# Convexity of a Log Likelihood Function

### Goal

I would like to proof than the Negative Log Likelihood Function of Sample drawn from a Normal Distribution is convex.

Below a Figure showing an example of such function:

Motivation of this question is detailed at the end of the post.

### Sketching the demonstration

What I did so far...

First I have written the likelihood function for a single observation:

$$\mathcal{L} (\mu, \sigma \mid x) = \frac{1}{\sqrt{2\pi\sigma^2} } e^{ -\frac{(x-\mu)^2}{2\sigma^2} }$$

For convenience I take the Negative Logarithm of the Likelihood function, I think it does not change the extremum because Logarithm is a monotonic function:

$$f(\mu, \sigma \mid x) = -\ln \mathcal{L} (\mu, \sigma \mid x) = \frac{1}{2}\ln(2\pi) + \ln(\sigma) +\frac{(x-\mu)^2}{2\sigma^2}$$

Then I can assess the Jacobian (check: 1 and 2):

$$\mathbf{J}_f = \left[ \begin{matrix} -\frac{x-\mu}{\sigma^2}\\ -\frac{(x-\mu)^2 - \sigma^2}{\sigma^3} \end{matrix} \right]$$

And the Hessian (check 3, 4 and 5):

$$\mathbf{H} = \left[ \begin{matrix} \frac{1}{\sigma^2} & \frac{2(x - \mu)}{\sigma^3} \\ \frac{2(x - \mu)}{\sigma^3} & \frac{3(x - \mu)^2 - \sigma^2}{\sigma^4} \end{matrix} \right]$$

Of the Negative Log Likelihood function.

Now, I compute the Hessian of the Negative Log Likelihood function for $$N$$ observations:

$$\mathbf{A} = \frac{1}{N}\sum\limits_{i=1}^{N}\mathbf{H} = \left[ \begin{matrix} \frac{1}{\sigma^2} & \frac{2(\bar{x} - \mu)}{\sigma^3} \\ \frac{2(\bar{x} - \mu)}{\sigma^3} & \frac{\frac{3}{N}\sum\limits_{i=1}^{N}(x-\mu)^2 - \sigma^2}{\sigma^4} \end{matrix} \right]$$

If everything is right at this point:

• Proving the function is convex is equivalent to prove than the Hessian is semi-positive definite;

• A semi-positive definite Matrix must have all its eigenvalues non-negative;
• Because the Hessian Matrix is symmetric, all eigenvalues are real;

So if I prove than all eigenvalues are positive real numbers, then I can claim the function is convex. We can also check, as @LinAlg suggested, that both determinant and trace of Matrix $$\mathbf{A}$$ are positive:

\begin{align} \det(\mathbf{A}) \geq 0 \Leftrightarrow & \frac{3}{N}\sum\limits_{i=1}^{N}(x-\mu)^2 - \sigma^2 - 4(\bar{x} - \mu)^2 \geq 0 \\ \operatorname{tr}(\mathbf{A}) \geq 0 \Leftrightarrow & \frac{3}{N}\sum\limits_{i=1}^{N}(x-\mu)^2 \geq 0 \end{align}

It is obvious that $$\operatorname{tr}(\mathbf{A}) \geq 0$$.

### Inequality

The inequality $$\det(\mathbf{A}) \geq 0$$ is not obvious at the first glance, it requires a bit of algebra. Expanding all squares, applying sum, simplifying and grouping gives:

$$3\left[\frac{1}{N}\sum\limits_{i=1}^{N}x^2 - \bar{x}^2\right] -(\bar{x}-\mu)^2 -\sigma^2 \geq 0$$

Now I can rewrite it using Standard Deviation Estimation:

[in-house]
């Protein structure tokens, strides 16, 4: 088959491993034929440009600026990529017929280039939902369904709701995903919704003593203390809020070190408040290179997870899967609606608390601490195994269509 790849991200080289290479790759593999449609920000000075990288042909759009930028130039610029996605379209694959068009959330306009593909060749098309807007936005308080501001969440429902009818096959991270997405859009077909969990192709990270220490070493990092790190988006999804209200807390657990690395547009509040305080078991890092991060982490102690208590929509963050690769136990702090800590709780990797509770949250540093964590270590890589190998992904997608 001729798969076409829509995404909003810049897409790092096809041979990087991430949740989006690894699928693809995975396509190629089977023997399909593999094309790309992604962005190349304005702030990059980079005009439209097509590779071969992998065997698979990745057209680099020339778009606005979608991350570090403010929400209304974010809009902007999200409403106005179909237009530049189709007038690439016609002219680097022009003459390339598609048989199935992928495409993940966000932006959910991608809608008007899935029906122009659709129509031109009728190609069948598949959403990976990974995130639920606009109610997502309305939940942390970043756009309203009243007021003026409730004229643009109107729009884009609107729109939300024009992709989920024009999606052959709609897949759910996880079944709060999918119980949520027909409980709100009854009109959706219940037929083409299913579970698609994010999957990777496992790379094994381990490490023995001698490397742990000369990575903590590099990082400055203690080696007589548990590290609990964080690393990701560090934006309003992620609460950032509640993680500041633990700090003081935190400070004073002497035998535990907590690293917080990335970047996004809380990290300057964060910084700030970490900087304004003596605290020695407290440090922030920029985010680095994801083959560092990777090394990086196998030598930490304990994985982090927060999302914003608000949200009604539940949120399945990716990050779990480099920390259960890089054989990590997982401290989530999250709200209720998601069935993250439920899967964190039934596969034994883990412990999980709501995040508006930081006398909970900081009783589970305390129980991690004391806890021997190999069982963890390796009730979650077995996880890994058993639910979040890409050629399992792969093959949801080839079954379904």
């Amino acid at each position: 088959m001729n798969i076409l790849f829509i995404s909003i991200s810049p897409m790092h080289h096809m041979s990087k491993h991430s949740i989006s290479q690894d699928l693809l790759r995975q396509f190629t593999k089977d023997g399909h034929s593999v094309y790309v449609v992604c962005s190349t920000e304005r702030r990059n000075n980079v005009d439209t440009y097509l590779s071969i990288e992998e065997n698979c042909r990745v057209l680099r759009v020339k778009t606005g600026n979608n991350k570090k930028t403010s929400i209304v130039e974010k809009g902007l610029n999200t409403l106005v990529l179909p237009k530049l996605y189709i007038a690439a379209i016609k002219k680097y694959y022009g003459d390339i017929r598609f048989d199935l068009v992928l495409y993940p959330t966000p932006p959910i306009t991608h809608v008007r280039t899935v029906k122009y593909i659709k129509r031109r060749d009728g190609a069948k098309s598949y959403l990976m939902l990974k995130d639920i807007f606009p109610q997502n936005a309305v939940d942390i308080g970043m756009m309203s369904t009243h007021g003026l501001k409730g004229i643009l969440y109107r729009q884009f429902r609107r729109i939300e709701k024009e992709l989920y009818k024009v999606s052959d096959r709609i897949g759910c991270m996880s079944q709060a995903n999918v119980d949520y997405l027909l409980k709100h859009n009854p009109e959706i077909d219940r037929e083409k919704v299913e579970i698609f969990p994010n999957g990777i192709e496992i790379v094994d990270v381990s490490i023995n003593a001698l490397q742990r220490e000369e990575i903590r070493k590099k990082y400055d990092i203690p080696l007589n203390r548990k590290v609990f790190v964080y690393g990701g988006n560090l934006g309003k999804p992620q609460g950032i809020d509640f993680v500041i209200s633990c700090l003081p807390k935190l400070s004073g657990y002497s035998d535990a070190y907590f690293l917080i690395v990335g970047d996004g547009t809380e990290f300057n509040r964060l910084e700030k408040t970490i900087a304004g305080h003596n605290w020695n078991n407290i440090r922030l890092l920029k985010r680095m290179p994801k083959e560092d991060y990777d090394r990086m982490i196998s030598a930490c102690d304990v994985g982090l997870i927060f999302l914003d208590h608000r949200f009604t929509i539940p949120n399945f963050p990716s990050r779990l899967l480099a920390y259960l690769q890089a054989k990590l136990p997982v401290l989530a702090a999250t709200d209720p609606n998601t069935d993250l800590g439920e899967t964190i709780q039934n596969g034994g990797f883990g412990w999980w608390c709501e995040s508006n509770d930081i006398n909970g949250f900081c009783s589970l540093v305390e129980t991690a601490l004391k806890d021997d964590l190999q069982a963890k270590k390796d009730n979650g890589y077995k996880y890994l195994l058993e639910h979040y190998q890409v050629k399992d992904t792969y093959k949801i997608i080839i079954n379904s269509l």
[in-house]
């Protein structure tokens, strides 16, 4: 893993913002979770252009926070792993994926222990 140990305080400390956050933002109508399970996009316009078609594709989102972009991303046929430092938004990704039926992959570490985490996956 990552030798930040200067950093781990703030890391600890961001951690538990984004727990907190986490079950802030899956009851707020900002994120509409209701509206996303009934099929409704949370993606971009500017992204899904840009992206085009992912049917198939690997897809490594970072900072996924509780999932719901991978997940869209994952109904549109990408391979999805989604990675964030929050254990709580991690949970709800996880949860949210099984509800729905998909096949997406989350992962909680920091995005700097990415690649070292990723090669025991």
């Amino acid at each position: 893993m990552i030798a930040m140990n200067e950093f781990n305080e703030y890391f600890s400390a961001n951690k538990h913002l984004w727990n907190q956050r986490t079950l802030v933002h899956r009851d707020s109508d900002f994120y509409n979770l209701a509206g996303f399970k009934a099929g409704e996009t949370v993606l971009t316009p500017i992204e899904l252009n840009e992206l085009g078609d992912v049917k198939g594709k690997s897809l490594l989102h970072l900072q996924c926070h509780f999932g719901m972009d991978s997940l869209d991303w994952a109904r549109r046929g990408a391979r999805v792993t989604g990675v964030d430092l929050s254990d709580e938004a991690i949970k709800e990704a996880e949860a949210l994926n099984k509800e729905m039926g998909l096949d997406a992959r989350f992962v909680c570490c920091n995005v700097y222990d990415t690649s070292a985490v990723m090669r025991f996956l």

$$3\left[\frac{N-1}{N}s^2_x - \sigma^2\right] + 2\sigma^2 \geq (\bar{x}-\mu)^2$$

For $$N$$ sufficiently large it tends to:

$$3\left(s^2_x - \sigma^2\right) + 2\sigma^2 \geq (\bar{x}-\mu)^2$$

Or:

$$\left|\bar{x}-\mu\right| \leq \sqrt{3s^2_x - \sigma^2}$$

Provided the radicand is non -negative. This last inequality provides a bound for Mean Asbolute Error which must be lower than approximately $$\sqrt{2}\sigma$$. Finally, if the estimators converge to expected values it reduces to:

$$\sigma \geq 0$$

Which is trivially true by definition.

My interpretation of this inequality is:

If we have sufficiently large statistics, drawn from a Normal Distribution, and the Mean and Variance Estimation are close enough to their expected value then the Negative Likelihood Function should be convex. If expected values $$\mu$$ and $$\sigma$$ are known, it is possible to assess the convexity.

### Questions

• Are my reasoning and the interpretation of the result correct?
• Can we formally prove that $$\det(\mathbf{A}) \geq 0$$?

### Motivation

This question arose from a numerical example I develop. I am sampling from a Normal Distribution $$\mathcal{N}(\mu=2, \sigma=3)$$ with $$N=1000$$ and I would like to emphasize all steps of a Maximum Likelihood Estimation. Then when I visualized the function to minimize I wondered: Can we say that this function is convex? Which made me write this post on MSE.

• Your simplification of $A$ is not correct, since you 'abuse' Bias and $\sigma$. The determinant is the product of the eigenvalues and the trace is the sum of the eigenvalues, so it suffices to check if the trace and determinant are positive. Commented Dec 18, 2018 at 15:36
• @LinAlg, Thank you for the comment could you be more explicit, what do you mean by abusing the bias and sigma? Commented Dec 18, 2018 at 16:33
• sigma and bias do not depend on data but are fixed numbers based on the probility distrubtion Commented Dec 18, 2018 at 16:47
• @LinAlg I have updated my post to take your remarks into account. Would you mind review it? I have some difficulty to show that $\det(\mathbf{A})\geq 0$. Thank you. Commented Dec 18, 2018 at 22:56
• I have checked your steps and they are correct. For fixed $x$ you get an ellipsoid on which the function is convex. Commented Dec 18, 2018 at 23:05